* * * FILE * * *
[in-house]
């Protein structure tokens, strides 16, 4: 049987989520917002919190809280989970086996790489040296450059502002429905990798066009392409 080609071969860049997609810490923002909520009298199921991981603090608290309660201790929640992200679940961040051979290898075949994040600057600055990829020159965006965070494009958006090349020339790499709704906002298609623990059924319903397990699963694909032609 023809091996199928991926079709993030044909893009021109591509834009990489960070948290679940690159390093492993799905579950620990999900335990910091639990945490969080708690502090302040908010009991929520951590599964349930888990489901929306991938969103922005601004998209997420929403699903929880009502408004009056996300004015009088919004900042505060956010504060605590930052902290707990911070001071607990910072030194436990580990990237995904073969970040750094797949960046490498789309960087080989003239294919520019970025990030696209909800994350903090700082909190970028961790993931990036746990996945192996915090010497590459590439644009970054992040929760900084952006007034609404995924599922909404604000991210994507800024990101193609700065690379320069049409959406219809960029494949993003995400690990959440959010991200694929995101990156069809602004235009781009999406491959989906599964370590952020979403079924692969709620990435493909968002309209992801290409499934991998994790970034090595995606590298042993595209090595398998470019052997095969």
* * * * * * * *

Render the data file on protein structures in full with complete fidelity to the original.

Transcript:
[in-house]
């Protein structure tokens, strides 16, 4: 049987989520917002919190809280989970086996790489040296450059502002429905990798066009392409 080609071969860049997609810490923002909520009298199921991981603090608290309660201790929640992200679940961040051979290898075949994040600057600055990829020159965006965070494009958006090349020339790499709704906002298609623990059924319903397990699963694909032609 023809091996199928991926079709993030044909893009021109591509834009990489960070948290679940690159390093492993799905579950620990999900335990910091639990945490969080708690502090302040908010009991929520951590599964349930888990489901929306991938969103922005601004998209997420929403699903929880009502408004009056996300004015009088919004900042505060956010504060605590930052902290707990911070001071607990910072030194436990580990990237995904073969970040750094797949960046490498789309960087080989003239294919520019970025990030696209909800994350903090700082909190970028961790993931990036746990996945192996915090010497590459590439644009970054992040929760900084952006007034609404995924599922909404604000991210994507800024990101193609700065690379320069049409959406219809960029494949993003995400690990959440959010991200694929995101990156069809602004235009781009999406491959989906599964370590952020979403079924692969709620990435493909968002309209992801290409499934991998994790970034090595995606590298042993595209090595398998470019052997095969």